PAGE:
Newsroom icon Client alert

What to Do With Your Incentive Agreements in This Challenging COVID-19 Time

In this time of broad government actions due to a declared pandemic emergency, it is important to examine your incentive agreements to understand the potential risks your company faces if your company is unable to perform key obligations.  First, review your incentive agreements to confirm carefully and with specificity your obligations.  Second, closely review the language of your agreements to determine if any of your obligations can be delayed due to a “force majeure” provision, a “market conditions” provision, or a similar provision.  Third, as soon as the crisis begins to abate, and perhaps sooner in certain situations, contact your incentive counterparty to discuss potential options. 

Your incentive agreements may have ongoing requirements, such as minimum payroll and full-time equivalent employee benchmarks.  Some incentive agreements, though, require that performance meet minimum levels only through an evaluation date, and thereafter the company’s performance impacts the value of the incentive but not whether you are in breach.  In either case, it is important to understand the agreement, whether you are at risk of being in breach due to the pandemic, and what consequences there are, if any, for a breach. 

After you have identified whether there is a potential breach of the agreement, review your agreements to see if they have a “force majeure” provision or a similar “market conditions” provision.  In some agreements, this section addresses what happens if performance under an agreement becomes delayed or impossible through outside forces.  For example, government orders, such as the shutdown orders issued in multiple states (including Ohio) in the last several days, could directly or indirectly prohibit business operations or restrict timely access to needed services to complete your project, such as governmental permits or inspection approvals.  Some agreements provide force majeure provisions that temporarily relieve a party from its performance obligations.  This is a common contractual provision, tolling or delaying obligations due to unforeseen events beyond the party’s control. Those unforeseen events, often listed as acts of god or war or terrorism, may include acts of governments such as a mandated shutdown of private and/or public services, prohibitions against gathering, or the other restrictions that practically cease interstate commerce.  To preserve the protections of force majeure under a contract, you may be required to provide notice to the other party of the delaying event (e.g., a specific government action), or take other steps to mitigate the situation.  Failing to timely comply with any notice required under the provision could waive your contract rights.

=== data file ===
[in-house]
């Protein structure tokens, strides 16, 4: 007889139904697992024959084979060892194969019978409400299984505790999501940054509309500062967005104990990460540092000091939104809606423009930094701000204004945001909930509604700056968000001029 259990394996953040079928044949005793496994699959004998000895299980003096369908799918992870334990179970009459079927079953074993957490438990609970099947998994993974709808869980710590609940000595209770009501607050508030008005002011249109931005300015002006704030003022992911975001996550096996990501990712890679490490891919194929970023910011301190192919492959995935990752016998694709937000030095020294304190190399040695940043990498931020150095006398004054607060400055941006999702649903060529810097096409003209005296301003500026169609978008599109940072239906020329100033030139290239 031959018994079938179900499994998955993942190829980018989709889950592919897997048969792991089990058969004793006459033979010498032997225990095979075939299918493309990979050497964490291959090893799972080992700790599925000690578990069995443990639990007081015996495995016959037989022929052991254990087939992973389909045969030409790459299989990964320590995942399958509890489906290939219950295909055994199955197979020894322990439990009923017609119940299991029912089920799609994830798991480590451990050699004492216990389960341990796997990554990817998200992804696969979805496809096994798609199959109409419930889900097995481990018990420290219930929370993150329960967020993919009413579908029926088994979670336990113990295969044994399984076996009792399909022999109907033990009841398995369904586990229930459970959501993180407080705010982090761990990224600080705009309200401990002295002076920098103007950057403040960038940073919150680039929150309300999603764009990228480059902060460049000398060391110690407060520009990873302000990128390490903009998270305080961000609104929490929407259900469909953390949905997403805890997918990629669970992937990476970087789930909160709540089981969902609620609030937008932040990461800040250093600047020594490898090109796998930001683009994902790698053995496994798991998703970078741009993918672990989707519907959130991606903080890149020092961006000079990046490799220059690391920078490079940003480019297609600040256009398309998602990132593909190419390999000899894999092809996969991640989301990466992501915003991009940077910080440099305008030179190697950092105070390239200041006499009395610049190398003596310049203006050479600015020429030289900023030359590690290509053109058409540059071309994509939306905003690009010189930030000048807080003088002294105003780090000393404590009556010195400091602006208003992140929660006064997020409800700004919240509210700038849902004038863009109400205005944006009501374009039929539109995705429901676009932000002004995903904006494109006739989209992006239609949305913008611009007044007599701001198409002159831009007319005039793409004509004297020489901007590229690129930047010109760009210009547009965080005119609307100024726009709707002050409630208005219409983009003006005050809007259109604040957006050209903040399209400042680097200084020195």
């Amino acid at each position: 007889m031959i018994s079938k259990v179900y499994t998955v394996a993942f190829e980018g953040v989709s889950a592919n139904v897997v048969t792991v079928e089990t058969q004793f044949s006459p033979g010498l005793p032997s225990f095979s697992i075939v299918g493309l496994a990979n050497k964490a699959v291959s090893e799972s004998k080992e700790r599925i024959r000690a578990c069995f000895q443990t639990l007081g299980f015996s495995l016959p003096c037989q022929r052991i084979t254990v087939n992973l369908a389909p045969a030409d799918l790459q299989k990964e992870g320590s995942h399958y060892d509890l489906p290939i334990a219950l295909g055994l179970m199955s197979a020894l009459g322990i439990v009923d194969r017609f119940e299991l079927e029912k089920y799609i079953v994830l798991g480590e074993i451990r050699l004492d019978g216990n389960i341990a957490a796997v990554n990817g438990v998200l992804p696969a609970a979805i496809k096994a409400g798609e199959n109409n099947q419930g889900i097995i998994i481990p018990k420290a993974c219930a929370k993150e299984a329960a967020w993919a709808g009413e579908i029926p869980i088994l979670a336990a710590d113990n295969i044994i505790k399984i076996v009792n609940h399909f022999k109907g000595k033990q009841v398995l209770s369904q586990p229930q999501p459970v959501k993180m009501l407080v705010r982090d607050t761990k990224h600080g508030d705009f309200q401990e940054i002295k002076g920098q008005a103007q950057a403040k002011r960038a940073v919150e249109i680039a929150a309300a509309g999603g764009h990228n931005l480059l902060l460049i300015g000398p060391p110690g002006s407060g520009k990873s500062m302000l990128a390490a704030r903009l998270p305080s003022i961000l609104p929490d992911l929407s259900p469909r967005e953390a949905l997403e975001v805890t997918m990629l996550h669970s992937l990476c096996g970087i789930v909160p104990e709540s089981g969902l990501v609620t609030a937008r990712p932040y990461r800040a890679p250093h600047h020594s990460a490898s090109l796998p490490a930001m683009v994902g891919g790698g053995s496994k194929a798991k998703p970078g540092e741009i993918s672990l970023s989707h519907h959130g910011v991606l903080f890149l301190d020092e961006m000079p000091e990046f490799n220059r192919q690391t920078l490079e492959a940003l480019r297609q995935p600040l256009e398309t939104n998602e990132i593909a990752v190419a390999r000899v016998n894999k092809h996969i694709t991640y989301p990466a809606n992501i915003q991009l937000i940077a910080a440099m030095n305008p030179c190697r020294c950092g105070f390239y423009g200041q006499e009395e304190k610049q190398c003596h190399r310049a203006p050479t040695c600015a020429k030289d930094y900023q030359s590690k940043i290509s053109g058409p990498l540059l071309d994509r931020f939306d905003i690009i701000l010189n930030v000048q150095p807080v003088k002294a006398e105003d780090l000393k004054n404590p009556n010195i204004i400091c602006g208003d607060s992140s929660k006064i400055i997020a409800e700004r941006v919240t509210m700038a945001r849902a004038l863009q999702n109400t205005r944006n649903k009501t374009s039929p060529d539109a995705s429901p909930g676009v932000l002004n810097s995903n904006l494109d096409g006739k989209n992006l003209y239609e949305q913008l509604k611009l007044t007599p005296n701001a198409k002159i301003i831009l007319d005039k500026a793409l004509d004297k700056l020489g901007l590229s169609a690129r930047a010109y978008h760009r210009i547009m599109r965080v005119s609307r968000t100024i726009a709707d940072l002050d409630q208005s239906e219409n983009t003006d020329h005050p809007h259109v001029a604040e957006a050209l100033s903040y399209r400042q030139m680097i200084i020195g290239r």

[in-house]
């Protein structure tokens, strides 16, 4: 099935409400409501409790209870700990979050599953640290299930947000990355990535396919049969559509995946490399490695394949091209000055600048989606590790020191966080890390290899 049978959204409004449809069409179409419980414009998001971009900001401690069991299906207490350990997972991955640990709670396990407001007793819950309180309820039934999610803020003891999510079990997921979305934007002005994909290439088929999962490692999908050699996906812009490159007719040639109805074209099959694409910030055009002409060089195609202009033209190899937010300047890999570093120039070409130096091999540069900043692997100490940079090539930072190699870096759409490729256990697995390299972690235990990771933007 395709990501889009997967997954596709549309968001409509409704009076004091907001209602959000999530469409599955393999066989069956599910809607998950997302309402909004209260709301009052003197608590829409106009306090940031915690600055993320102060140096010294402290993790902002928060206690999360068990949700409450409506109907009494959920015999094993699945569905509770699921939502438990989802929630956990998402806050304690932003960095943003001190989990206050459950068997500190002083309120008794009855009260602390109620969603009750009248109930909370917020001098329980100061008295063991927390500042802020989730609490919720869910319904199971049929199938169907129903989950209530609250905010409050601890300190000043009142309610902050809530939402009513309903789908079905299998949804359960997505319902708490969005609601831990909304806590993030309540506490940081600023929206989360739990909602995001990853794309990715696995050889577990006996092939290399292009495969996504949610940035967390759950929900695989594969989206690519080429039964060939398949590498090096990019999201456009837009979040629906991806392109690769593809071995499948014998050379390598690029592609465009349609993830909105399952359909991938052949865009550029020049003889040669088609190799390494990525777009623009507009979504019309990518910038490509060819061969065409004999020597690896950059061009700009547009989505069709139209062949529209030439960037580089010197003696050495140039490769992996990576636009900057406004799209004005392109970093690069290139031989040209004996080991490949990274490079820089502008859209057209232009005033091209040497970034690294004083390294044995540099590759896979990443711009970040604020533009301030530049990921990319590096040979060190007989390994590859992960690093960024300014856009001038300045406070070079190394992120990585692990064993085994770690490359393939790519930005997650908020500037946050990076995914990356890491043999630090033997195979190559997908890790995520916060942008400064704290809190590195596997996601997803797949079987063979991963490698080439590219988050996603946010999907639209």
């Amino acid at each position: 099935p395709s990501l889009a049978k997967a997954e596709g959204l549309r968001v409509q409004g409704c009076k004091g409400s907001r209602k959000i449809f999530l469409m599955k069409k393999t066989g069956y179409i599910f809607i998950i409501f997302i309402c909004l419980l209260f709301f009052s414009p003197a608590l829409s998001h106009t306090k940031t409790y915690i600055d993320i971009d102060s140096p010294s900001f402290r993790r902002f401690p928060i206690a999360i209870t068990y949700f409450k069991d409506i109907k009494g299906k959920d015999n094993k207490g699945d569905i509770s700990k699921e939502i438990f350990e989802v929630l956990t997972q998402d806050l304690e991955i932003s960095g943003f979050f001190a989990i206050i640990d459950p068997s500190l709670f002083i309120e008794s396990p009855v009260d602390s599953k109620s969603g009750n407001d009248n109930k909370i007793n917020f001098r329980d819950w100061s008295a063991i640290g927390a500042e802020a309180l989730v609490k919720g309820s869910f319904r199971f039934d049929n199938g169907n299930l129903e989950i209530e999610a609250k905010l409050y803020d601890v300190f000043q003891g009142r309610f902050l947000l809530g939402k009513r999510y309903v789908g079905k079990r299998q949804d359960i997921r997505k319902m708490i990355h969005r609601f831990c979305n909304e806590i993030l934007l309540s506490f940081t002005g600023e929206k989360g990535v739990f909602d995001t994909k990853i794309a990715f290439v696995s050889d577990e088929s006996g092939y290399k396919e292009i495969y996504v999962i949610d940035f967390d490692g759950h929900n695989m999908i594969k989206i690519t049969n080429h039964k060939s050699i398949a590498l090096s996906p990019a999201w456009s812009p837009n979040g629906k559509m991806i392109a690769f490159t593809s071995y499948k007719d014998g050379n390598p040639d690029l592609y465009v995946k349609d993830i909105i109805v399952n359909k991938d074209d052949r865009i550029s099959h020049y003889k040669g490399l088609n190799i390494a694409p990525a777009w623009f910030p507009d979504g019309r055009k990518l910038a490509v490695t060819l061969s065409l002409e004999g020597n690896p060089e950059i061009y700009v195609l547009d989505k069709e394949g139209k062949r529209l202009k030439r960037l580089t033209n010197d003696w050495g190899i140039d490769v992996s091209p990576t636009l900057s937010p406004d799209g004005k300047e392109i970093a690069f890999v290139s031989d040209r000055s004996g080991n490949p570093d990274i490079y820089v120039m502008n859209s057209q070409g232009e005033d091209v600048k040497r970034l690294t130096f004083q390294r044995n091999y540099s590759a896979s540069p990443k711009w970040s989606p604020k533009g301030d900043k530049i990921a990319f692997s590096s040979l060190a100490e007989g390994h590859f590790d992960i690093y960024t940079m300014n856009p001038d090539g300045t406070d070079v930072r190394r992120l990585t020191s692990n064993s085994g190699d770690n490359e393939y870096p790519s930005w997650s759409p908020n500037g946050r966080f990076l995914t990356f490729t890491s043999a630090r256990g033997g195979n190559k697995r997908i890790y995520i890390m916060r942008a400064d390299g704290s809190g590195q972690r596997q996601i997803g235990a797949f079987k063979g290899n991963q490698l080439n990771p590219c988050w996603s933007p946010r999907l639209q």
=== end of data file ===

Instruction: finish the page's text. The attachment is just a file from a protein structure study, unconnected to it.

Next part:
Third, upon review of your incentive agreements and assessment of your risk of breach, you may need to contact your counterparty.  For instance, if you have a loan with a payment coming due that you cannot make, you will want to contact the lender to discuss a forbearance.  Given the broad shutdown being ordered by the government, our experience suggests that economic development entities will want to work with you to minimize defaults or provide a reasonable accommodation.  If your potential breach is not until later in the year (for a payroll or jobs default measured annually), you should still plan to contact your economic development counterparty now or as soon as the crisis abates.  We can assist you in developing a game plan and a proposal to address the potential breach.

If you need assistance with analyzing your rights and obligations under your incentive contract, determining if a force majeure provision may be applicable under your agreement, or preparing a strategy for working with your counterparty to address a potential economic development agreement breach, please contact Scott Ziance, Sean Byrne or your regular Vorys attorney.


Vorys COVID-19 Task Force

Vorys attorneys and professionals are counseling our clients in the myriad issues related to the coronavirus (COVID-19) outbreak.  We have also established a comprehensive Coronavirus Task Force, which includes attorneys with deep experience in the niche disciplines that we have been and expect to continue receiving questions regarding coronavirus. Learn more and see the latest updates from the task force at

Related Professionals

Jump to Page